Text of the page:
WASHINGTON — The United Kingdom's top defense official says the UK vote to leave the European Union will not diminish the country's global role, and in fact may open up opportunities for innovation on defense technologies.

Michael Fallon, UK defense minister, told an audience here Thursday that the so-called "Brexit" does not mean the UK is removing itself from the world stage.

"I am very much aware that that vote has raised some questions about the implications for Britain's role in the world, and I am here to reassure you that we have a new prime minister, technically a new government, but one that wants Britain to go on playing a global role," Fallon said at an event hosted by the Cohen Group. "A government that is determined to make as success of Brexit, but a government that will continue to put security front and center of its efforts.

"Let me reassure you that Britain is not stepping back. On the contrary, we are stepping up – standing up for our values, strengthening NATO, backing our independent nuclear deterrent and seeking a stronger alliance than ever with you in the United States," he added, saying the UK will always support the "vital sinews of peace" that tie alliances to both NATO and the US.

In a June 23 referendum, UK voters decided to abandon the European Union. The move, which caught officials around the globe by surprise, led to the collapse of the government led by Prime Minister David Cameron. It was announced last week that Fallon would stay on as defense minister under the new government of Theresa May.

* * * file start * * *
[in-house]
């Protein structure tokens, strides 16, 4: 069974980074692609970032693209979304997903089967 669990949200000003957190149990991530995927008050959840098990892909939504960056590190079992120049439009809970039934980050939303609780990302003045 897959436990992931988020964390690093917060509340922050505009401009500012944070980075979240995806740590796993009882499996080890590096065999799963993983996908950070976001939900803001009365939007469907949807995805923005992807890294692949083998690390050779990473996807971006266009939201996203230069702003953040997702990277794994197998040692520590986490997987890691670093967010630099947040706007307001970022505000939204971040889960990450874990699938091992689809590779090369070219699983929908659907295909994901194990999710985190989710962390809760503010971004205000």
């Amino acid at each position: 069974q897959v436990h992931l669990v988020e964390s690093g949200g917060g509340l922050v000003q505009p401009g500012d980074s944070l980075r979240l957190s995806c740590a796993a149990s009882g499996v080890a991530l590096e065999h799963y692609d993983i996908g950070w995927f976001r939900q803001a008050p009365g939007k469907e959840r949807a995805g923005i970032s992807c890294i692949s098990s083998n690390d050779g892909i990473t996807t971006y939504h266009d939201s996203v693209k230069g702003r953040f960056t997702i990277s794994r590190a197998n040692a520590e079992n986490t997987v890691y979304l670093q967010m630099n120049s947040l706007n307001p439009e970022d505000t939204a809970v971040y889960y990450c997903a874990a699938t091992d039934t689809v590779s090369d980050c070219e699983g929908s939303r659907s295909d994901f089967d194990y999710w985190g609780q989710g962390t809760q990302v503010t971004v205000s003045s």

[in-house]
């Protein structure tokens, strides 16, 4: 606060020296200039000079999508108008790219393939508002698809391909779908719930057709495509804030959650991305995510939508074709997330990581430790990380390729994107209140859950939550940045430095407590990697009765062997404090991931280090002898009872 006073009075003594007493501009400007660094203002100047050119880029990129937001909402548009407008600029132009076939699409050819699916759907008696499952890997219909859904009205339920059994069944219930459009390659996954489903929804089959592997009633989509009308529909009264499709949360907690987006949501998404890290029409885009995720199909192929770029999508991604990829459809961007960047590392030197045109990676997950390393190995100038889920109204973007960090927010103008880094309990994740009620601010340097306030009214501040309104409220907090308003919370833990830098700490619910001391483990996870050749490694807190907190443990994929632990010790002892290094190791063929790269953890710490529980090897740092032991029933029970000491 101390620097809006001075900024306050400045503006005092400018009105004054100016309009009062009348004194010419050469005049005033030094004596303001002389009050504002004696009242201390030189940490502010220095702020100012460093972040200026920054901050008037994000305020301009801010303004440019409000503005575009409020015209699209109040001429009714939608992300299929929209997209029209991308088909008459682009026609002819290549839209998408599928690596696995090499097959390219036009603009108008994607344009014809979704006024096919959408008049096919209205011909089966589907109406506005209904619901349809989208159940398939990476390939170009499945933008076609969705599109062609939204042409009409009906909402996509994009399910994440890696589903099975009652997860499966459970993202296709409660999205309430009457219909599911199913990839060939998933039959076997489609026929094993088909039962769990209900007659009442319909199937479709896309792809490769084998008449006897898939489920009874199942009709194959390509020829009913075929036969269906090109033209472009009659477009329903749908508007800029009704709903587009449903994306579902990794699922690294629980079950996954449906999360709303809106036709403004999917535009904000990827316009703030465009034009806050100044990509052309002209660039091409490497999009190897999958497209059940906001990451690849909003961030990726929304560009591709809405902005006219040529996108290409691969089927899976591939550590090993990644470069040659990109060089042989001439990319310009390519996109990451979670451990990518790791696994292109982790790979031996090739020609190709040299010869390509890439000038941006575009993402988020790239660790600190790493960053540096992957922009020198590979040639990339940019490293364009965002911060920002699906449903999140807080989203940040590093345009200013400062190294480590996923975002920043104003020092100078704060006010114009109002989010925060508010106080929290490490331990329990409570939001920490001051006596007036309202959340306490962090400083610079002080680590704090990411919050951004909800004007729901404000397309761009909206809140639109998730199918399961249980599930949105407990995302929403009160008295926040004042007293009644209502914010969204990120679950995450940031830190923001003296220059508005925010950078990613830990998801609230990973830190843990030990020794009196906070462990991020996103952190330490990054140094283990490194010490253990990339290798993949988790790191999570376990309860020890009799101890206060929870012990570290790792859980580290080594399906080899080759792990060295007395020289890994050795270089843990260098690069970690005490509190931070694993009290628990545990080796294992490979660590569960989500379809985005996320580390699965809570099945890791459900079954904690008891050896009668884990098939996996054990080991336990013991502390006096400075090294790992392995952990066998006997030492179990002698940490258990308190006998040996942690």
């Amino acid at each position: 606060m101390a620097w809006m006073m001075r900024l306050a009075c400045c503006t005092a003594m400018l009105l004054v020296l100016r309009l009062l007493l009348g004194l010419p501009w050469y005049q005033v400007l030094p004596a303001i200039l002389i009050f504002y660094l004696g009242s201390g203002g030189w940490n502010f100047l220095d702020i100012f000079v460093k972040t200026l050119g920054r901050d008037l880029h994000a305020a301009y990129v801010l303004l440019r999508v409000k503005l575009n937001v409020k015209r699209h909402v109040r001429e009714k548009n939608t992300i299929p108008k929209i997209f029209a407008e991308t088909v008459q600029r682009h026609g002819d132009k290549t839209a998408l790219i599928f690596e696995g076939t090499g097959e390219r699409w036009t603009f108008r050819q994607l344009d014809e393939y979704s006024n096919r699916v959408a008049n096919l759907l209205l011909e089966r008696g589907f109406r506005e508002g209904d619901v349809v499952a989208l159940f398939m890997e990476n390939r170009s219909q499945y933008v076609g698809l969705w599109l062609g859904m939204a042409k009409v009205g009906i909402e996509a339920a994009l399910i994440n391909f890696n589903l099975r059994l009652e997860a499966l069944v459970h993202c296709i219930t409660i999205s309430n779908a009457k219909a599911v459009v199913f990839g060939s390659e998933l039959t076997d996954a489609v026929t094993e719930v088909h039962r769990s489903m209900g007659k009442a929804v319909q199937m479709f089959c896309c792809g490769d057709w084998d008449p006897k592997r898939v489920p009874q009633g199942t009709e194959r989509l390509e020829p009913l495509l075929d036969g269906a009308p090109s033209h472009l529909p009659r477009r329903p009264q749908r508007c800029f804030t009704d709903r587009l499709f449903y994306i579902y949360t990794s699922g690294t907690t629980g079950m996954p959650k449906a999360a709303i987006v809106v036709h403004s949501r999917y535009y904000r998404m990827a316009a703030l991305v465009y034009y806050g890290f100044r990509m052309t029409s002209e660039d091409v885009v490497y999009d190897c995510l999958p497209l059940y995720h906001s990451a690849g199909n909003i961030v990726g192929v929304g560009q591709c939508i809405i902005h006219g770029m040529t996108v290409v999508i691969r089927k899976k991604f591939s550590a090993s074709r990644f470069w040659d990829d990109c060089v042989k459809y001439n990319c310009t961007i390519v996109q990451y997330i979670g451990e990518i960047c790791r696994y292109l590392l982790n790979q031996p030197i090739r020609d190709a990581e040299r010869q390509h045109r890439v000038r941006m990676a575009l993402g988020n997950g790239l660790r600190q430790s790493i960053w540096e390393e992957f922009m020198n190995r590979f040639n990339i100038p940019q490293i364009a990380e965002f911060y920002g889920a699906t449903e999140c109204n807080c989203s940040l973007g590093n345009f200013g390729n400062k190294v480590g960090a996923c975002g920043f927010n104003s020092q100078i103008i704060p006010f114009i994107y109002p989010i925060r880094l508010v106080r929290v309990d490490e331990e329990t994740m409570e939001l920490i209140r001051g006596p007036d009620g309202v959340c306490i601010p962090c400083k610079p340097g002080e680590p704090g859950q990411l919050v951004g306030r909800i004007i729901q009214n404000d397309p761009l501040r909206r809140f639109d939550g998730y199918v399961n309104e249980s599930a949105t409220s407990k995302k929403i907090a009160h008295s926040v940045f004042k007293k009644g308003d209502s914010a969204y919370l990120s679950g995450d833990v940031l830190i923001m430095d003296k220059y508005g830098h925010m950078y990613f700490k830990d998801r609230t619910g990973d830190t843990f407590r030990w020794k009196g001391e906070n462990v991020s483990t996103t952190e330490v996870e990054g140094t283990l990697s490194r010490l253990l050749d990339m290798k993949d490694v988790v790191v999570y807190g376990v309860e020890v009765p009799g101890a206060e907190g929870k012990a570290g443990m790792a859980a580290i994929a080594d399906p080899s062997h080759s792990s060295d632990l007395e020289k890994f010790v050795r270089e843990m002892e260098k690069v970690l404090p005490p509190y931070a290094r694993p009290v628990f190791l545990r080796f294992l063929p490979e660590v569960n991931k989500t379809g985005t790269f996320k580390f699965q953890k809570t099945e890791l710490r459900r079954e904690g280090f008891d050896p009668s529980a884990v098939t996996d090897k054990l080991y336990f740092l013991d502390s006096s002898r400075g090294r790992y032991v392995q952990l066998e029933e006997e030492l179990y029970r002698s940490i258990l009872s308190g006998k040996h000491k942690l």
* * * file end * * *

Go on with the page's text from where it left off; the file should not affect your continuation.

At the Farnborough Air Show, held outside London last week, industry put on a brave face about the impact of Brexit, despite the number of unknown issues still to be sorted. On Thursday, Fallon continued that push, noting that defense spending should remain relatively fenced off from Brexit fallout.

In fact, Fallon argued, there may be long-term benefit for the defense sector from the Brexit decision, in particular with innovation in defense technology.

"If we're leaving the European Union, we will therefore be leaving the European Defense Agency, and there may be opportunities there as well," the minister said. "We will no longer be bound, for example, on European rules for procurement."

Fallon argued that the EU has not "matched the level of innovation" seen in the US or elsewhere in the world over the last 20 to 40 years, and indicated that is in part because of regulations and rules put in place by Brussels.

"So we see Brexit as an opportunity to look against these things where Europe has been rather sclerotic about the encouragement it's offered and we see huge opportunities here for innovation and further matching the kind of success you've had over here," he said.

He added that the UK and US hope to begin collaborating more on tech development, pointing to an announcement last week that the countries will work to "autonomous robotic technologies, driverless technology, that can ferry equipment over that last, most dangerous mile up to the front line."

Email: amehta@defensenews.com

Twitter: @AaronMehta

Aaron Mehta was deputy editor and senior Pentagon correspondent for Defense News, covering policy, strategy and acquisition at the highest levels of the Defense Department and its international partners.

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